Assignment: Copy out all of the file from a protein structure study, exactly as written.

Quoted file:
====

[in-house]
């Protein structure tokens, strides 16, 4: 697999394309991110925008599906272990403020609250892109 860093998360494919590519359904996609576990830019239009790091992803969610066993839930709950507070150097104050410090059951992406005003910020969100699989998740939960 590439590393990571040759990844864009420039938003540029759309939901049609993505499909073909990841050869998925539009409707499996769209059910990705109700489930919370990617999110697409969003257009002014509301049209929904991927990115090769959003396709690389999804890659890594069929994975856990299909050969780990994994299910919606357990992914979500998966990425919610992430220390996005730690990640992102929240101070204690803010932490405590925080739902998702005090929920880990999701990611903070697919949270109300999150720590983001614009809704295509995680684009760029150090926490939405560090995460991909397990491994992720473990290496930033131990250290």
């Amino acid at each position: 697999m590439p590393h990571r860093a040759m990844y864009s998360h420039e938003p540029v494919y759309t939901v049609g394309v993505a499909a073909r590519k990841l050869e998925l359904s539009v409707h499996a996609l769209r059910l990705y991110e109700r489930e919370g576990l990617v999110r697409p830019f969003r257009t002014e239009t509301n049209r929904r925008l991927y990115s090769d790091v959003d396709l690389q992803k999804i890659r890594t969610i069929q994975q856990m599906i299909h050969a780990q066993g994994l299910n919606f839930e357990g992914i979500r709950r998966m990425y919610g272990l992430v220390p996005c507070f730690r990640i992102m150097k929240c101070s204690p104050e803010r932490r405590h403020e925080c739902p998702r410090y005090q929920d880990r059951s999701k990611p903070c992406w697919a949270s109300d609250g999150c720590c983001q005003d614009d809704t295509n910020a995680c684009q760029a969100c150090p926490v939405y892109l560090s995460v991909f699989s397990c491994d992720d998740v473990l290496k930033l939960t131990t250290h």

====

[in-house]
């Protein structure tokens, strides 16, 4: 697999394309991110925008599906272990403020609250892109 860093998360494919590519359904996609576990830019239009790091992803969610066993839930709950507070150097104050410090059951992406005003910020969100699989998740939960 590439590393990571040759990844864009420039938003540029759309939901049609993505499909073909990841050869998925539009409707499996769209059910990705109700489930919370990617999110697409969003257009002014509301049209929904991927990115090769959003396709690389999804890659890594069929994975856990299909050969780990994994299910919606357990992914979500998966990425919610992430220390996005730690990640992102929240101070204690803010932490405590925080739902998702005090929920880990999701990611903070697919949270109300999150720590983001614009809704295509995680684009760029150090926490939405560090995460991909397990491994992720473990290496930033131990250290």
């Amino acid at each position: 697999m590439p590393h990571r860093a040759m990844y864009s998360h420039e938003p540029v494919y759309t939901v049609g394309v993505a499909a073909r590519k990841l050869e998925l359904s539009v409707h499996a996609l769209r059910l990705y991110e109700r489930e919370g576990l990617v999110r697409p830019f969003r257009t002014e239009t509301n049209r929904r925008l991927y990115s090769d790091v959003d396709l690389q992803k999804i890659r890594t969610i069929q994975q856990m599906i299909h050969a780990q066993g994994l299910n919606f839930e357990g992914i979500r709950r998966m990425y919610g272990l992430v220390p996005c507070f730690r990640i992102m150097k929240c101070s204690p104050e803010r932490r405590h403020e925080c739902p998702r410090y005090q929920d880990r059951s999701k990611p903070c992406w697919a949270s109300d609250g999150c720590c983001q005003d614009d809704t295509n910020a995680c684009q760029a969100c150090p926490v939405y892109l560090s995460v991909f699989s397990c491994d992720d998740v473990l290496k930033l939960t131990t250290h």